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Banks to Extend Curbs on Lending

Consumers: Tougher restrictions to individuals started in '96, and the trend is continuing, survey finds. Home mortgage standards are little changed.

May 24, 1997|From Reuters

WASHINGTON — Banks are bracing for more consumer loans to go bad and have extended a year-old trend of restricting their lending to individuals, a Federal Reserve survey said Friday.

The latest findings from loan officers at 59 domestic banks and 24 U.S. branches and agencies of foreign banks showed a sharp divergence in willingness to extend credit to businesses and individuals.

"The responses suggest that over the past three months domestic banks have become more [accommodating] lenders to businesses but have tightened credit to households," the Fed said.

"Once again, both standards and terms for consumer loans were tightened, and banks reported less demand for these loans," the survey said. It updates a survey conducted during January and issued early in February.

Standards for home mortgages were little changed from January, but demand for them weakened a little, the survey found.

The Fed noted that banks began toughening their rules for lending to consumers early in 1996 and were still doing so.

"Nearly one-half the banks said they had tightened standards for new credit card accounts over the preceding three months, and one-fifth reported having tightened standards on other consumer loans," the survey said.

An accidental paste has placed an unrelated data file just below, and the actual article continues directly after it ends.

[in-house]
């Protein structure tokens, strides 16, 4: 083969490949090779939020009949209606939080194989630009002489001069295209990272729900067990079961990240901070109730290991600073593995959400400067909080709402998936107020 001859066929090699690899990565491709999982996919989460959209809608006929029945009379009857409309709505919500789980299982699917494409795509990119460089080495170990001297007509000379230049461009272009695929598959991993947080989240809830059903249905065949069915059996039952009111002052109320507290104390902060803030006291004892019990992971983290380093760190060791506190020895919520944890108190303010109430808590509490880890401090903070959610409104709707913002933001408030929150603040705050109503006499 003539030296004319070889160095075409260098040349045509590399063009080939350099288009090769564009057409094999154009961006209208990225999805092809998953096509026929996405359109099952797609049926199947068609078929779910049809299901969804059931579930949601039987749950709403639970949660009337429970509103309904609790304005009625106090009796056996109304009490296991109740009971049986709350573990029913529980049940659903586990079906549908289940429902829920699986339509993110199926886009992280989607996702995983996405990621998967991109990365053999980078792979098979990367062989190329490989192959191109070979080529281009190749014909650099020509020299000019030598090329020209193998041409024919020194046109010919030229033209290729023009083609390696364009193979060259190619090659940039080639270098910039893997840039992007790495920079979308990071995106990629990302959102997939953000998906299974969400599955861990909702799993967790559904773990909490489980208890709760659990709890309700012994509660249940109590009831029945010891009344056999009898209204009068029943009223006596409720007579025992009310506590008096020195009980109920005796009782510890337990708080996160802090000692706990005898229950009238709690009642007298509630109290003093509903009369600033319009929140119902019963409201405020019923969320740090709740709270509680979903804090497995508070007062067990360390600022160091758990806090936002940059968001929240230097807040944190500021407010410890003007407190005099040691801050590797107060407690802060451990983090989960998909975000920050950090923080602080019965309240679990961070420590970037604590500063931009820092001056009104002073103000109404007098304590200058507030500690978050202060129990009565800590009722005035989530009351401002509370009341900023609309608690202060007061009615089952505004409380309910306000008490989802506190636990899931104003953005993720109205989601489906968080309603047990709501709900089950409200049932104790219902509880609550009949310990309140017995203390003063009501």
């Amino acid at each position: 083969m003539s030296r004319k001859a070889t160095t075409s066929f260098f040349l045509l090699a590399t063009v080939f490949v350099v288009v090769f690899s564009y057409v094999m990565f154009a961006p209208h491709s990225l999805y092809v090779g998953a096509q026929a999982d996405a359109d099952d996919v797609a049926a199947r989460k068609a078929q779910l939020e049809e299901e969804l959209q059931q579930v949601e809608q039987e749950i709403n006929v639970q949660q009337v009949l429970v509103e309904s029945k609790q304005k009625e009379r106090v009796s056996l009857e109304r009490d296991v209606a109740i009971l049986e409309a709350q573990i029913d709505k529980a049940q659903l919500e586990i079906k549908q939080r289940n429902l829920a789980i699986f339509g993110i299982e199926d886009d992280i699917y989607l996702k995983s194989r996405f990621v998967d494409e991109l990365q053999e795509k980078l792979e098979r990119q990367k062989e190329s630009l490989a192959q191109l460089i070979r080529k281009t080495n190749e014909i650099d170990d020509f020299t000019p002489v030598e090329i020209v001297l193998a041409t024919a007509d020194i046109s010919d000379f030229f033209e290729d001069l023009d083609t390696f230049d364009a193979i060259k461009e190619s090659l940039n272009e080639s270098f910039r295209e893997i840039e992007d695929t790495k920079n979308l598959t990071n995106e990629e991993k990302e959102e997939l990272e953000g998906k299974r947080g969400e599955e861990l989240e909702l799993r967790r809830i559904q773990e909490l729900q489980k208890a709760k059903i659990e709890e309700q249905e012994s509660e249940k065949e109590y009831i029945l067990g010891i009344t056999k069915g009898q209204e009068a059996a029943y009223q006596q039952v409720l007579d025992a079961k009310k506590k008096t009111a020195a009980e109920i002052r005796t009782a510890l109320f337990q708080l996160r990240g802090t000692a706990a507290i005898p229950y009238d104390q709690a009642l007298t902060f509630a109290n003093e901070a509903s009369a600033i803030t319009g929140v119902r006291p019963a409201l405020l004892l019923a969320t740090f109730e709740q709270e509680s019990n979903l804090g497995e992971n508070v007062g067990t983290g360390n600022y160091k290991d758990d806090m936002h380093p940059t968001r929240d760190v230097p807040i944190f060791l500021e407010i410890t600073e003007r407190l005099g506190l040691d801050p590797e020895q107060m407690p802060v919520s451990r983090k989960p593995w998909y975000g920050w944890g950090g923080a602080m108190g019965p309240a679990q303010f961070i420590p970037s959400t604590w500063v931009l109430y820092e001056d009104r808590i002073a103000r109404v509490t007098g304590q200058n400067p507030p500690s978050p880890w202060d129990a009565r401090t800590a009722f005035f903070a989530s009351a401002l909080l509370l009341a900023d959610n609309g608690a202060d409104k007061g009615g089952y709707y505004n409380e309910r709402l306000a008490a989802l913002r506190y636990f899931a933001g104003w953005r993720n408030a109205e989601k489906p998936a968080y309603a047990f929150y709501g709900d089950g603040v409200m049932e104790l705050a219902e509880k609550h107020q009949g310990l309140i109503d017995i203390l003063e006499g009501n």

Forty percent of the banks said they reduced credit limits on credit card lines since January.

Furthermore, about one-third of the banks foresaw charge-off rates for consumer loans climbing, primarily because more people were willing to declare bankruptcy and stop paying.

A smaller proportion of banks--about one-quarter of those surveyed--anticipated having to charge off more business or commercial and industrial loans in coming months.

"Banks pointed to eased standards for these loans, a deterioration in business financial conditions and a deterioration in the economy generally as the reasons for their outlook," the Fed said.

Nonetheless, banks appeared eager to keep lending to businesses.

The survey said stiff competition had caused many banks to offer easier terms for commercial/industrial and commercial real estate loans. It said there has been "a slight strengthening" in demand for both types of business credit.

The Fed noted some differences developing in lending patterns between domestic banks and the U.S. branches of foreign banks.

It said "small net fractions" of foreign-controlled banks had tightened some terms on commercial loans since January.

"This represents a shift for foreign banks, which reported having eased terms on these loans for the past several surveys," the Fed said.

The banks that tightened their commercial lending rules said they did so because of "lower tolerance for risk and a deterioration in their current or expected capital position," the survey said.

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